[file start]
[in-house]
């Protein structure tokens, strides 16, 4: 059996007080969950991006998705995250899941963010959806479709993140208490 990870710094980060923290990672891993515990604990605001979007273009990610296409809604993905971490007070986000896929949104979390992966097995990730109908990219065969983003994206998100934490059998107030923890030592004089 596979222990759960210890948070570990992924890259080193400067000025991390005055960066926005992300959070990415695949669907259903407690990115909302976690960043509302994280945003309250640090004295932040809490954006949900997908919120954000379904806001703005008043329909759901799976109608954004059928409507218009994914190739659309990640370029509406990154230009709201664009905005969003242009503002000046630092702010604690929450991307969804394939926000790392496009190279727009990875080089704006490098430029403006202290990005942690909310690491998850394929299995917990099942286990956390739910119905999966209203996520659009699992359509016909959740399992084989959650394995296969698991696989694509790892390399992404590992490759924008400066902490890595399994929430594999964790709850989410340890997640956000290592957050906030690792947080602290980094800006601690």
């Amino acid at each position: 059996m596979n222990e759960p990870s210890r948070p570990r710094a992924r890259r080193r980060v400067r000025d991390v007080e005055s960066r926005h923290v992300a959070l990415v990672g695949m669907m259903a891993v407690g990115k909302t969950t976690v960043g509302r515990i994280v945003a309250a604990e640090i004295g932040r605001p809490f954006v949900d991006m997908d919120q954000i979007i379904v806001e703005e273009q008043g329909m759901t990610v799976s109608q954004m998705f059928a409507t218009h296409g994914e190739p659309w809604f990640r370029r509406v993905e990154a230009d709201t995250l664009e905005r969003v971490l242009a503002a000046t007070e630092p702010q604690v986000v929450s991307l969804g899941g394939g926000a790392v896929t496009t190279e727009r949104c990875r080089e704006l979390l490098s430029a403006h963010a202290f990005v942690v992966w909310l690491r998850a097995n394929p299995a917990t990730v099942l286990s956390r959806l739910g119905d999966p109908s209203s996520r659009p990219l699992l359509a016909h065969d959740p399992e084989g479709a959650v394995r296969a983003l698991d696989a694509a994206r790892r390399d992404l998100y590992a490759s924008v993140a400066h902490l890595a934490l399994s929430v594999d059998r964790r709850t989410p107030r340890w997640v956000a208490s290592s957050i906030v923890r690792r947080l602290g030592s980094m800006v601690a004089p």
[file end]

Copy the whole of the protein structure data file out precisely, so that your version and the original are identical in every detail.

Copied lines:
[in-house]
């Protein structure tokens, strides 16, 4: 059996007080969950991006998705995250899941963010959806479709993140208490 990870710094980060923290990672891993515990604990605001979007273009990610296409809604993905971490007070986000896929949104979390992966097995990730109908990219065969983003994206998100934490059998107030923890030592004089 596979222990759960210890948070570990992924890259080193400067000025991390005055960066926005992300959070990415695949669907259903407690990115909302976690960043509302994280945003309250640090004295932040809490954006949900997908919120954000379904806001703005008043329909759901799976109608954004059928409507218009994914190739659309990640370029509406990154230009709201664009905005969003242009503002000046630092702010604690929450991307969804394939926000790392496009190279727009990875080089704006490098430029403006202290990005942690909310690491998850394929299995917990099942286990956390739910119905999966209203996520659009699992359509016909959740399992084989959650394995296969698991696989694509790892390399992404590992490759924008400066902490890595399994929430594999964790709850989410340890997640956000290592957050906030690792947080602290980094800006601690």
């Amino acid at each position: 059996m596979n222990e759960p990870s210890r948070p570990r710094a992924r890259r080193r980060v400067r000025d991390v007080e005055s960066r926005h923290v992300a959070l990415v990672g695949m669907m259903a891993v407690g990115k909302t969950t976690v960043g509302r515990i994280v945003a309250a604990e640090i004295g932040r605001p809490f954006v949900d991006m997908d919120q954000i979007i379904v806001e703005e273009q008043g329909m759901t990610v799976s109608q954004m998705f059928a409507t218009h296409g994914e190739p659309w809604f990640r370029r509406v993905e990154a230009d709201t995250l664009e905005r969003v971490l242009a503002a000046t007070e630092p702010q604690v986000v929450s991307l969804g899941g394939g926000a790392v896929t496009t190279e727009r949104c990875r080089e704006l979390l490098s430029a403006h963010a202290f990005v942690v992966w909310l690491r998850a097995n394929p299995a917990t990730v099942l286990s956390r959806l739910g119905d999966p109908s209203s996520r659009p990219l699992l359509a016909h065969d959740p399992e084989g479709a959650v394995r296969a983003l698991d696989a694509a994206r790892r390399d992404l998100y590992a490759s924008v993140a400066h902490l890595a934490l399994s929430v594999d059998r964790r709850t989410p107030r340890w997640v956000a208490s290592s957050i906030v923890r690792r947080l602290g030592s980094m800006v601690a004089p």